Great American Smokeout not felt locally
Junior Dani Jones has been smoking for three years. She’s tried quitting, but said it’s just not feasible.
“I want to quit smoking, especially now that it’s getting cold out,” she said.
She said her success depends on those around her.
“It is hard because my boyfriend will have three in a row, and I am always around him,” Jones said.
But even with the support of the Great American Smokeout, Jones laments about quitting.
“I don’t think I can quit for a day, let alone altogether, unless classes get easier, my stress levels get smaller and my boyfriend does it with me,” she said. “I need the support.”
The Smokeout is bypassing Youngstown, but local support is available.
“There are no local activities to be a part of that are in that particular area,” said Amber Wells, American Cancer Society information specialist. “If any [smokers are] trying to quit, there are local resources that the American Cancer Society can give them access to.”
The Smokeout is held every year on the third Thursday of November and is a day when many smokers will quit smoking for 24 hours or for good.
“Local resources include the St. Elizabeth Health Center Smoking Cessation and Tobacco programs, the Ohio Tobacco Quit Line, and the American Cancer Society is offering a program to assist people who are trying to quit,” Wells said.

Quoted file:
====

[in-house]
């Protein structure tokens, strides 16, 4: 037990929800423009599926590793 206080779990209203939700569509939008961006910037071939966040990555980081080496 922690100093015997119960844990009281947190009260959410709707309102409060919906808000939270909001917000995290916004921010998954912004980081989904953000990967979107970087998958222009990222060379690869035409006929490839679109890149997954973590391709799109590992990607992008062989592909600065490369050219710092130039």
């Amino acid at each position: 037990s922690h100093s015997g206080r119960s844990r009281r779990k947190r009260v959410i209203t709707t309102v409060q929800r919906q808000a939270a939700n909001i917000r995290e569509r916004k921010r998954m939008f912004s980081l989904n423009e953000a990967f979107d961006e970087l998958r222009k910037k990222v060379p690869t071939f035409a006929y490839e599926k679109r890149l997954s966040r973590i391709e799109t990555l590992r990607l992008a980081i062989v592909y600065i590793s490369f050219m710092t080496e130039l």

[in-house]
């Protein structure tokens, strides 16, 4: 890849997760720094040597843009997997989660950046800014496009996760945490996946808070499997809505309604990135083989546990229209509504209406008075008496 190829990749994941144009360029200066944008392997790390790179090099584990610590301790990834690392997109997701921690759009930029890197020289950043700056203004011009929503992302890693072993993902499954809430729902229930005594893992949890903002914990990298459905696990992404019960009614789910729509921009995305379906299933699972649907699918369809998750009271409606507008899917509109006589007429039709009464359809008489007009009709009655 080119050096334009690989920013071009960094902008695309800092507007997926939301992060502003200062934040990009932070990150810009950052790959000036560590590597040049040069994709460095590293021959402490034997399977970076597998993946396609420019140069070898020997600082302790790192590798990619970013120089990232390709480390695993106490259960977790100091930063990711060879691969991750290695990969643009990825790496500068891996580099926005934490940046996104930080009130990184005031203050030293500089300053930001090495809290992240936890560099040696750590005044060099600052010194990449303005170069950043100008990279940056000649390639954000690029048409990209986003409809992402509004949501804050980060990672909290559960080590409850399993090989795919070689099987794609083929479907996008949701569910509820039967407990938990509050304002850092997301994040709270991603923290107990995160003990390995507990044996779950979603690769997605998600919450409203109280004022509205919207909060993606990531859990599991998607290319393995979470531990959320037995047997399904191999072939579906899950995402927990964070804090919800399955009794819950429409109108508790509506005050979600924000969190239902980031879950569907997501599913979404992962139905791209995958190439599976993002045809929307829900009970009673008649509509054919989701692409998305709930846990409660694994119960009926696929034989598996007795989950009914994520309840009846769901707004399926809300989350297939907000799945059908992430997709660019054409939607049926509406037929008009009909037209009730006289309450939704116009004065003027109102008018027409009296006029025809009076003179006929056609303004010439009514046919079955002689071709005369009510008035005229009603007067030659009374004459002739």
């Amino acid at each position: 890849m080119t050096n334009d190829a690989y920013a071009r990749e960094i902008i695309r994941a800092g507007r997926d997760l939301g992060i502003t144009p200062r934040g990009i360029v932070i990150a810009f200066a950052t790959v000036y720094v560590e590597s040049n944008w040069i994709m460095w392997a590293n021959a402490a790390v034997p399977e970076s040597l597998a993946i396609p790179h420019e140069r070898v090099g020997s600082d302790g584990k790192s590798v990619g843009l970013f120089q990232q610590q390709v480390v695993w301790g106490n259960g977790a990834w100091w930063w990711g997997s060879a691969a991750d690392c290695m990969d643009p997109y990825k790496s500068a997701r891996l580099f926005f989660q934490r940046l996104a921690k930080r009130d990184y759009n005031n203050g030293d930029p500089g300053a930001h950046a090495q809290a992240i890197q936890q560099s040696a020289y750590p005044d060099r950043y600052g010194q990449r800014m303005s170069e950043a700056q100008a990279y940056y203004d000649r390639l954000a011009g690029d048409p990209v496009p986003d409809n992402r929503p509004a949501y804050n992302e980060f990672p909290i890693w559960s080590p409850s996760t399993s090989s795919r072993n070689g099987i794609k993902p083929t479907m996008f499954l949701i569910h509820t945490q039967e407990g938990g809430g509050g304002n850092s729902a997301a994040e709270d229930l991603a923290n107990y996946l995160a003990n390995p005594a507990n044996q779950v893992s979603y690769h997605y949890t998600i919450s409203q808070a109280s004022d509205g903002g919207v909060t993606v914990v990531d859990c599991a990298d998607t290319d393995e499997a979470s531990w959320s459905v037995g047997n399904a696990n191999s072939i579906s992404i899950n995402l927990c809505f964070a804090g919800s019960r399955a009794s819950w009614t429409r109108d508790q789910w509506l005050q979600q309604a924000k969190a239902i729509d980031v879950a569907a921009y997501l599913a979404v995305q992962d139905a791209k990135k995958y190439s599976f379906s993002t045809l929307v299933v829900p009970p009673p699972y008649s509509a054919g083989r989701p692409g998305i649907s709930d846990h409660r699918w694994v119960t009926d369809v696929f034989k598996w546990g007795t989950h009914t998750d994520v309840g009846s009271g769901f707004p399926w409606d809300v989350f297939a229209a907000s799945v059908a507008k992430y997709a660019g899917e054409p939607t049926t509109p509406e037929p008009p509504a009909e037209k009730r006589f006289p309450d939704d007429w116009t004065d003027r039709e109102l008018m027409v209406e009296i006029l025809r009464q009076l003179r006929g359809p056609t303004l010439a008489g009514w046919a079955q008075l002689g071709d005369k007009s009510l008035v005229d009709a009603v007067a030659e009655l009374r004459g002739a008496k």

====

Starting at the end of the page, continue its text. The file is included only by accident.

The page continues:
Wells added that the American Cancer Society is offering five coaching calls and access to a “quit coach,” Web coaching, decision support, dose and duration of medication if needed, a printed quitting guide and motivational emails which will be sent throughout the quitting process.
“To learn more about the program, call 1-866-Quit-4-Life, which is open to anyone 24 hours a day, seven days a week,” Wells said.
However, some students question the accessibility of these local programs.
Jones said the programs could help but questioned whether a smoker could quit for good with only the programs’ support.
“I think the programs are a good idea, but the only problem is that a lot of people smoke socially,” she said. “I know that being around people who smoke makes it harder for me to resist a smoke.”
Sophomore Jeffery Bacco, a nonsmoker, said he believes resources can be useful but may not be enough.
“If activities of the Great American Smokeout were here in Youngstown, it might be the push that all the smokers, on campus especially, might need,” he said.
Bacco said the hotlines “are only good for people who have the strength to stay away from smoking when they are away from the phone.”
The American Cancer Society is holding its 36th Great American Smokeout on Thursday.
According to the American Cancer Society’s website, it took over the idea of quitting smoking for 24 hours, and it leaked nationally after the California Division succeeded in getting nearly 1 million smokers to quit for a day.
More than 80 percent of lung cancers are the result of smoking, and, according to the American Cancer Society website, 46 million adults in the United States smoke; about half of those will die prematurely from smoking.